Thu, Feb 06, 2014 - Page 20 News List

Controversy as Pietersen’s England career is ended

Reuters, LONDON

England’s Kevin Pietersen attempts to catch a ball during a training session before the third Test against Pakistan at The Oval in London on Aug. 16, 2010.

Photo: Reuters

Kevin Pietersen’s brilliant and controversial international career ended on Tuesday as the fallout from England’s woeful Ashes campaign claimed the scalp of one of the country’s most mercurial batting talents.

The England and Wales Cricket Board (ECB) brought the curtain down on Pietersen’s near 10-year spell at the top by leaving him out of the squad for this year’s World Twenty20 and limited-overs tour of the Caribbean.

Paul Downton, the managing director of England cricket, cited a need “to rebuild not only the team, but also team ethic and philosophy,” effectively closing the door on a player frequently labeled a disruptive influence in the dressing room.

“Clearly this was a tough decision because Kevin has been such an outstanding player for England, as the fact that he is the country’s leading run scorer in international cricket demonstrates,” Downton said. “However, everyone was aware that there was a need to begin the long-term planning after the Australia tour. Therefore we have decided the time is right to look to the future and start to rebuild not only the team, but also team ethic and philosophy.”

“England cricket owes a debt of gratitude to Kevin, who has proved to be one of the most talented and exciting players to ever represent the country and his 13,797 runs are a testimony to his immense skill,” he said. “This decision brings some clarity now for the future of the England teams and we all wish Kevin the very best in the rest of his career.”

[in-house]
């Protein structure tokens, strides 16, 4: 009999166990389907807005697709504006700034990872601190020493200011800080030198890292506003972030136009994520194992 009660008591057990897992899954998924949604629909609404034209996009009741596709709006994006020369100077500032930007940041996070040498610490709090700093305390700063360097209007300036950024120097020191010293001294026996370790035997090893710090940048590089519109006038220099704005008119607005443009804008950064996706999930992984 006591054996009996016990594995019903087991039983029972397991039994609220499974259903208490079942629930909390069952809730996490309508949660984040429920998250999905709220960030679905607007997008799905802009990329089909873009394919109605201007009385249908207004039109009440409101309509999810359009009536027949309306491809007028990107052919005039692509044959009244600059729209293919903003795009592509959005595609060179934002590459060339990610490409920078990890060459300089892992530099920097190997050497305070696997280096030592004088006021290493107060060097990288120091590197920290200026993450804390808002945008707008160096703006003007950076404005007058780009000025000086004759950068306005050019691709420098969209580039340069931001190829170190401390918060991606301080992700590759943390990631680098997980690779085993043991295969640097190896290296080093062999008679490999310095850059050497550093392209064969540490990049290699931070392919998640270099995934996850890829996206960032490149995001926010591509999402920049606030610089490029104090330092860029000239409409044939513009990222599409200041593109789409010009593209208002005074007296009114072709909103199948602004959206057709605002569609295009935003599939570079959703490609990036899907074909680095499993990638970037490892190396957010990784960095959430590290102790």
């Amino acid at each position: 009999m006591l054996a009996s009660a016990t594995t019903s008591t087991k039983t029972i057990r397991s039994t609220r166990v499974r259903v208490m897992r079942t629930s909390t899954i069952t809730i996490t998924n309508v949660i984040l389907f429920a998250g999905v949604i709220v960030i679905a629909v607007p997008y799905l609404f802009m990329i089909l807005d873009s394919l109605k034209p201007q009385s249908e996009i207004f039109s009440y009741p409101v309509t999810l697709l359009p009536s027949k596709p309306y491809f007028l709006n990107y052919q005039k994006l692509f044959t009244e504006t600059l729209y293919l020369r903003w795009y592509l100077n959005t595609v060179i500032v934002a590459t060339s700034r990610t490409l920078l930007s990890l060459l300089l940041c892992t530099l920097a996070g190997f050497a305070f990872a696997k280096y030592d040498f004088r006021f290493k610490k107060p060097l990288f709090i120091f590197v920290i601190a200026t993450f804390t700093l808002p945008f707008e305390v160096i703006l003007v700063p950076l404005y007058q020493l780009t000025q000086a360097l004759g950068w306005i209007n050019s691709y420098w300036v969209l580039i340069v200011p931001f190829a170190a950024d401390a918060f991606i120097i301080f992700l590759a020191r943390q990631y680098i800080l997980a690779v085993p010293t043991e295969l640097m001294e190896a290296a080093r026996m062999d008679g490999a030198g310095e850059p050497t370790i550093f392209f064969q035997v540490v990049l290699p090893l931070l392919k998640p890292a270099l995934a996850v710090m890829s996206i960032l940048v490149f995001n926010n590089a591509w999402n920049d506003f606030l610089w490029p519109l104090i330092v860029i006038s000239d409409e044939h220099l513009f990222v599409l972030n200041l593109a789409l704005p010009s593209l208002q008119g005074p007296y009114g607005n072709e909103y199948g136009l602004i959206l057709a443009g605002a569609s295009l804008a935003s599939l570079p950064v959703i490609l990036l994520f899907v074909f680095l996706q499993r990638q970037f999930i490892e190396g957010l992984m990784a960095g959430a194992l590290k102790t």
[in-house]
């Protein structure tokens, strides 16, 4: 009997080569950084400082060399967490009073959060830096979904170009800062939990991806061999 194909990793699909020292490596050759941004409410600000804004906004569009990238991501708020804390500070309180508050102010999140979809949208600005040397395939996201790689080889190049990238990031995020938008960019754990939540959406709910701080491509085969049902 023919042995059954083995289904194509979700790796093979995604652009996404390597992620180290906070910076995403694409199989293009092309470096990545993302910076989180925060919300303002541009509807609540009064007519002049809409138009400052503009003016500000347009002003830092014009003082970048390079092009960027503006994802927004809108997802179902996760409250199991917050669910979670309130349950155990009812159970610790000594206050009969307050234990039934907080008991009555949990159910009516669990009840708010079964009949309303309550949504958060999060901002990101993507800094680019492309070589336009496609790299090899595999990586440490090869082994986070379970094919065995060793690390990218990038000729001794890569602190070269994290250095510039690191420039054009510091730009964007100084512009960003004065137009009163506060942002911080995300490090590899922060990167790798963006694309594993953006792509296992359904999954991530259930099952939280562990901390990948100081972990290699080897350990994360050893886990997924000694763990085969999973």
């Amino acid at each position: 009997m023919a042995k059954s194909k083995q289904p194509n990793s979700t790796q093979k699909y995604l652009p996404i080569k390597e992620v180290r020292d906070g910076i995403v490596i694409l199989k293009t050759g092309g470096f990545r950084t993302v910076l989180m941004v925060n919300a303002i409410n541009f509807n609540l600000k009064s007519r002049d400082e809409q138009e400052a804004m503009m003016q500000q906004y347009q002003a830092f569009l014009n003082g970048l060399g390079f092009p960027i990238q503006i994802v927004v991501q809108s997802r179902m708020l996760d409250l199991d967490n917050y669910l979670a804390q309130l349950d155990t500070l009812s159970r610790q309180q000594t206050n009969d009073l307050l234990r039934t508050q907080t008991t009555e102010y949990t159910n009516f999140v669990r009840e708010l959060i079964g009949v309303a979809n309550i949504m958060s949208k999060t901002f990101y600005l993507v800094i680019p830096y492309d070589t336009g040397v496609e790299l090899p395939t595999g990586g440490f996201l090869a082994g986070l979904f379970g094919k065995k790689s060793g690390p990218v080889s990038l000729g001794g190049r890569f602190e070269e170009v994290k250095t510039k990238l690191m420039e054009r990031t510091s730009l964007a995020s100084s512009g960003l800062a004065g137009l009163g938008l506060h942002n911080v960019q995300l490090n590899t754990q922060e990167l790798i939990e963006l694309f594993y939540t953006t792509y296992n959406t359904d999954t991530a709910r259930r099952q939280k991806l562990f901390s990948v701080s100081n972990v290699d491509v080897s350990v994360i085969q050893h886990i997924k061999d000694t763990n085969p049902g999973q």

The 33-year-old South-African born Pietersen, who played in 104 Test matches, 136 one-day internationals and 37 Twenty20 internationals for England, was left in little doubt that he would not grace the international stage again.

“Playing cricket for my country has been an honour. Every time I pulled on the England shirt was a moment of huge pride for me and that is something that will live with me forever,” Pietersen said in a statement. “Although I am obviously very sad the incredible journey has come to an end, I’m also hugely proud of what we, as a team, have achieved over the past nine years. I believe I have a great deal still to give as a cricketer. I will continue to play, but deeply regret that it won’t be for England.”

A swashbuckling batsman, Pietersen polarized opinion and came in for heavy criticism after England’s 5-0 Ashes surrender in Australia, which finished last month, despite being their highest scorer.

Pietersen’s impact on and off the field was dramatic and a year ago he completed his reintegration into the England fold after making peace with the ECB in a row over “provocative” text messages that led to him being dropped.

He even committed to playing for England in all three forms of the game until at least 2015.

However, only last month former England coach Andy Flower felt compelled to issue a statement denying a dressing-room rift.

British media had claimed Flower, who stepped down last week, had threatened to quit if Pietersen continued to be part of the team’s rebuilding process.

The supremely talented Pietersen was hailed as a “million pound asset” by limited-overs coach Ashley Giles, a contender to replace Flower, when named last month in England’s provisional 30-member squad for the Twenty20 World Cup.

Yet the fallout from the woeful Ashes campaign was so stark that many pundits felt England needed a clean slate and that Pietersen would follow spinner Graeme Swann, who retired during the Test series, and Flower out of the door.

This story has been viewed 1706 times.
TOP top